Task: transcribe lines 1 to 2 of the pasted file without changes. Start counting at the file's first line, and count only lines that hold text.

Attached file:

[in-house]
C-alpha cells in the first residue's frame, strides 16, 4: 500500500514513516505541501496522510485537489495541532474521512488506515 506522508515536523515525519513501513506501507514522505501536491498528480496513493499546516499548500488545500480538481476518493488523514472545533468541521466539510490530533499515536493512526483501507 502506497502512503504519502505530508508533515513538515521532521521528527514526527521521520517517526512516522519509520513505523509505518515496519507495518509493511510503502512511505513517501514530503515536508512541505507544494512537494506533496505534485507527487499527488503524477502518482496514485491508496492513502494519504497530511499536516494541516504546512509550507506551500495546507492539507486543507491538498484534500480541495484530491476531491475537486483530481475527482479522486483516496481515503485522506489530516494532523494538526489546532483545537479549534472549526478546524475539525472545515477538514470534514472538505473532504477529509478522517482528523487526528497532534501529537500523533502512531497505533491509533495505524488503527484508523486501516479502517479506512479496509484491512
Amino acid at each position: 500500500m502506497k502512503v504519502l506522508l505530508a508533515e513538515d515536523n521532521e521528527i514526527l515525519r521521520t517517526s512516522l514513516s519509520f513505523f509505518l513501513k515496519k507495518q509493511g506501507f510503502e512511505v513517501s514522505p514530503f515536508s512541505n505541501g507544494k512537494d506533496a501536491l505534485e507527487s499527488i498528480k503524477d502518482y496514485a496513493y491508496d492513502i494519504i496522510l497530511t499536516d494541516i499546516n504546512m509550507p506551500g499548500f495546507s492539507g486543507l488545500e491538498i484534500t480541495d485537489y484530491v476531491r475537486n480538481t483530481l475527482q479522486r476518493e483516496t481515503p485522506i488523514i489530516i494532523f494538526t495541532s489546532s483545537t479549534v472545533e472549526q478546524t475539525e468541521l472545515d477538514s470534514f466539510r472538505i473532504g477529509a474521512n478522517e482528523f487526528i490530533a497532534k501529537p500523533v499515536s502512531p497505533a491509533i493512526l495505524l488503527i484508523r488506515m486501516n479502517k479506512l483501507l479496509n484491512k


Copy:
[in-house]
C-alpha cells in the first residue's frame, strides 16, 4: 500500500514513516505541501496522510485537489495541532474521512488506515 506522508515536523515525519513501513506501507514522505501536491498528480496513493499546516499548500488545500480538481476518493488523514472545533468541521466539510490530533499515536493512526483501507 502506497502512503504519502505530508508533515513538515521532521521528527514526527521521520517517526512516522519509520513505523509505518515496519507495518509493511510503502512511505513517501514530503515536508512541505507544494512537494506533496505534485507527487499527488503524477502518482496514485491508496492513502494519504497530511499536516494541516504546512509550507506551500495546507492539507486543507491538498484534500480541495484530491476531491475537486483530481475527482479522486483516496481515503485522506489530516494532523494538526489546532483545537479549534472549526478546524475539525472545515477538514470534514472538505473532504477529509478522517482528523487526528497532534501529537500523533502512531497505533491509533495505524488503527484508523486501516479502517479506512479496509484491512